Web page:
Born in Xuzhou, Jiangsu Province in 1988, Li Shun received his BFA and MFA from the School of Intermedia Art, China Academy of Art. He now lives and works in Hangzhou. Recent major awards include the nomination for Prix YISHU 8·Chine (Beijing, 2019); TOP20 China Contemporary Photography Emerging Photographers, (Hangzhou, 2017); The Civil Power—Silver Award for the opening exhibition of Beijing Minsheng Art Museum (Beijing, 2015); The 6th Three Shadows Photography Award Exhibition (Beijing, 2014) etc. Recent solo exhibitions include " Imaginary Tour", Beijing Art Now Gallery (Beijing, 2019); “Chinglish, Make Room” (Los Angeles, 2019); "Oceanic Scroll", Beijing Art Now Gallery (Beijing, 2018); Li Shun Solo Project at Art Basel Hong Kong, Hong Kong Convention and Exhibition Centre (Hong Kong, 2018); "Li Shun" solo exhibition, Beijing Art Now Gallery (Beijing, 2016), among others. Recent group exhibitions include “The Toys of Time”, Zhi Art Museum (Shanghai, 2020); "Echoes", Zhi Art Museum (Shanghai, 2020); “Between painting & Image”, Lingnan Museum of Fine Art (Dongguan, 2019); "Post Brushwork Era: Chinese Landscapes", Guangdong Art Museum, Zhejiang Art Museum (Guangzhou, Hangzhou, 2018); The 2nd Changjiang International Photography and Video Biennale, Changjiang Museum of Contemporary Art, Chongqing (Chongqing, 2017); "Calligraphic Time and Space: Abstract Art in China", Power Station of Art, Shanghai (Shanghai, 2015); " Writing Non-Writing – Hangzhou International Modern Calligraphy Exhibition", China Academy of Art Museum (Hangzhou, 2015), etc. His works can be found in public collections including Foundation Tichy Ocean, Switzerland; HL Art Collection, USA; White Rabbit Art Museum, Australia; HOW Art Museum, Shanghai and Zhi Art Museum, Chengdu, etc.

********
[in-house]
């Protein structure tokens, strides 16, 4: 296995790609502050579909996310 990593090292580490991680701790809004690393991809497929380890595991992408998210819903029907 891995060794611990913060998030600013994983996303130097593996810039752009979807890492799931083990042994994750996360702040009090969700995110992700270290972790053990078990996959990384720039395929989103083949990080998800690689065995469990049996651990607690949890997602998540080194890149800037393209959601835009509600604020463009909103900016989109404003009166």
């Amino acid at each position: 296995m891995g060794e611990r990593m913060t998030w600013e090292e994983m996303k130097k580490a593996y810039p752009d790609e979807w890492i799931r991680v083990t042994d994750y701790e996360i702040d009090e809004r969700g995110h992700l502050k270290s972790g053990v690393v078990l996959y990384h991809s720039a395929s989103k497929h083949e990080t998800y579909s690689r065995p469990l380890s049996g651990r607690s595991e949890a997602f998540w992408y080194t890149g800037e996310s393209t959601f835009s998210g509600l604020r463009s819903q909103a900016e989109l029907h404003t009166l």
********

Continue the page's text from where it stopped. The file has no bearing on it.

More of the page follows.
Born in 1985 in Shantou, Zheng Zhiyu now lives and works in Guangzhou.